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University of Manitoba researchers made a recent discovery that suggests Purple Martins, unlike other long-distance migratory songbirds, show promise of being able to adapt to climate change.
The Purple Martin's (Progne subis) breeding range spans from Florida to northern Alberta, and the smartphone-sized songbird passes our winter months on small islands in the Amazon river, 10,000 kilometers south of Canada's prairies. So far away, they lack all cues on what is happening in northern environments, and that is problematic because as the climate warms, spring arrives earlier and earlier in northern latitudes, meaning the insects these birds depend upon on are hatching earlier—often before these birds arrive, famished and stressed.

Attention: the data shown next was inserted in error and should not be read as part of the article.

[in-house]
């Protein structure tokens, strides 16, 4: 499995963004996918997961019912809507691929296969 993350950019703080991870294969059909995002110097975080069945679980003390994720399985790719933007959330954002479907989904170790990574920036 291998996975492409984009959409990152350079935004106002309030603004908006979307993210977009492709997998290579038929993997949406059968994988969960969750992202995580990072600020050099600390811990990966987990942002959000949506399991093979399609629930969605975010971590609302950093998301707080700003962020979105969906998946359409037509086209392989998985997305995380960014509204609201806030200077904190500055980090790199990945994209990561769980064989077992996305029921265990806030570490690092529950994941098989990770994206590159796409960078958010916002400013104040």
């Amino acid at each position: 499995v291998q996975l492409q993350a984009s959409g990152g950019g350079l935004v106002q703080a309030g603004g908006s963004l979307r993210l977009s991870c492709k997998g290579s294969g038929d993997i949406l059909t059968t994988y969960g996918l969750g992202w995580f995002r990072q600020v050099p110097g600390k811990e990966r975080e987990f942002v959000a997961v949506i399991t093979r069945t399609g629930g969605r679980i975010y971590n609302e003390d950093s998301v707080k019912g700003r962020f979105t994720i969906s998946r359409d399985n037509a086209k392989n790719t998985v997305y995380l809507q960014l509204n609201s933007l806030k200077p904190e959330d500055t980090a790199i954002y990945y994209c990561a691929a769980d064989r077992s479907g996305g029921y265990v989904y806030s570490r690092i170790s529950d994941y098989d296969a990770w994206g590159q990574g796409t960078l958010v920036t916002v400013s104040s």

Birds - Canada - Delay - Selection - Pressure
If the birds are going to survive in Canada, they need to arrive earlier and then breed without delay. Is natural selection pressure bringing this about?
In their December 2019 Ecosphere paper, "Timing to temperature: egg laying dates respond to temperature and are under stronger selection at northern latitudes," biological sciences masters student and lead author Amanda Shave, her Faculty of Science advising professor Kevin Fraser, UM collaborator Colin Garroway, and Joe Siegrist, leader of the Purple Martin...
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